Jerry Gulke says the grain markets are holding their breath, waiting to see where and how much rain falls this weekend.
The weather radar tops the list of factors influencing the markets this week. Many areas of the Midwest are feeling pretty parched and could use a nice, slow rain.
Jerry Gulke, president of the Gulke Group, says many weather sources are predicting a cold front coming out of Canada to bring rain to just about everybody. That has definitely caught traders’ attentions.
Hear Gulke's full audio analysis:
USDA's Joint Ag Weather Facility says the ongoing heat wave across the Midwest and Northeast will soon end in the wake of a cold front’s passage. The cold front will also spark widespread rainfall (locally 1 to 3 inches or more) across the eastern one-third of the U.S., and result in severe thunderstorms on July 19-20 from the Midwest into the Northeast.
Meanwhile, an active monsoon circulation will produce widespread, drought-easing showers from the Southwest to the central Plains. In contrast, mostly dry weather will accompany building heat from the Pacific Coast to the northern High Plains.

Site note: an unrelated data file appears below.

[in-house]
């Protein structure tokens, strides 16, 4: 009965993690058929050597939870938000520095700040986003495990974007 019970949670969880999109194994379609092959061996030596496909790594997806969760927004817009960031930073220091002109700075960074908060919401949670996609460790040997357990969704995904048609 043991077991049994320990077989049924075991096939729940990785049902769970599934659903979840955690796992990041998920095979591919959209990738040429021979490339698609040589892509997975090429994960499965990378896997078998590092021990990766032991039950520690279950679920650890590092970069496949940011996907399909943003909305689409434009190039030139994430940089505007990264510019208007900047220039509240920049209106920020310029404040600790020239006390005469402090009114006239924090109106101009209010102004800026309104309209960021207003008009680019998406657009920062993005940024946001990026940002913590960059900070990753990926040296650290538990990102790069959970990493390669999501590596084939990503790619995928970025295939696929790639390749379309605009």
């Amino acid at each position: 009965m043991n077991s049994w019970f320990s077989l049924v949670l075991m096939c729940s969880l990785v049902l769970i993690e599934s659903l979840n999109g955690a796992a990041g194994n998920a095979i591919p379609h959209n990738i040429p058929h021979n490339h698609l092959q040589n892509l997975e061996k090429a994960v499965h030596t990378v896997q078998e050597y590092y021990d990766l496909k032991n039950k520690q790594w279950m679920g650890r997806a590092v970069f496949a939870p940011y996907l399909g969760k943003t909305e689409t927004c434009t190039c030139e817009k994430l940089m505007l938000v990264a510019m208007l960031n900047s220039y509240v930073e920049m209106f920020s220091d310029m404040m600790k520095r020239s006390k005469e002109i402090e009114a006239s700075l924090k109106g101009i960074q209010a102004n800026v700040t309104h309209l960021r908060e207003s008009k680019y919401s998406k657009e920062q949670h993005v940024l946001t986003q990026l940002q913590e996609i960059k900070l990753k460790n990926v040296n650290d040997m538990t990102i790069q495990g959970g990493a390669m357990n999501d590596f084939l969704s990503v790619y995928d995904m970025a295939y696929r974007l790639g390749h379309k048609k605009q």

The NWS 6- to 10-day outlook for July 24-28 calls for above-normal temperatures in most areas west of the Mississippi River, while cooler-than-normal conditions will prevail across southern Florida and from the Great Lakes region into the Northeast. Meanwhile, above-normal rainfall in the Southwest and the eastern one-third of the U.S. will contrast with drier-than-normal weather across the southern Plains and the Northwest.
Gulke says this forecast should make for some interesting markets come next week. "We won’t know for sure until Sunday night, when the markets open again, how much rain we did get. We’ll find out if it was a bust or not. We’re going to be a lot smarter come Monday morning."
Current USDA crop condition ratings show the majority of the corn and soybean crops are healthy. Here are the estimates, as of July 14.
- Excellent: 17%
- Good: 49%
- Fair: 25%
- Poor: 6%
- Very poor: 3%
- Excellent: 13%
- Good: 52%
- Fair: 27%
- Poor: 6%
- Very poor: 2%
Gulke says some areas will need around 1 inch of rain per week to maintain these conditions. The crop he is most worried about is soybeans.
"You can really do a lot of damage to soybeans in August," he says. "In August, you can lose two to three bushels per acre in beans."
In response, soybean prices have been trending up, while corn prices are more stable.
"We don’t need a big crop of corn," Gulke says. "We just need enough to equal last year’s demand, which is still 2 billion bushels less than we think we’re going to grow now. There is some cushion in corn. But, we can’t lose much in beans."
Have a question for Jerry? Contact him at 815-721-4705 or email@example.com.
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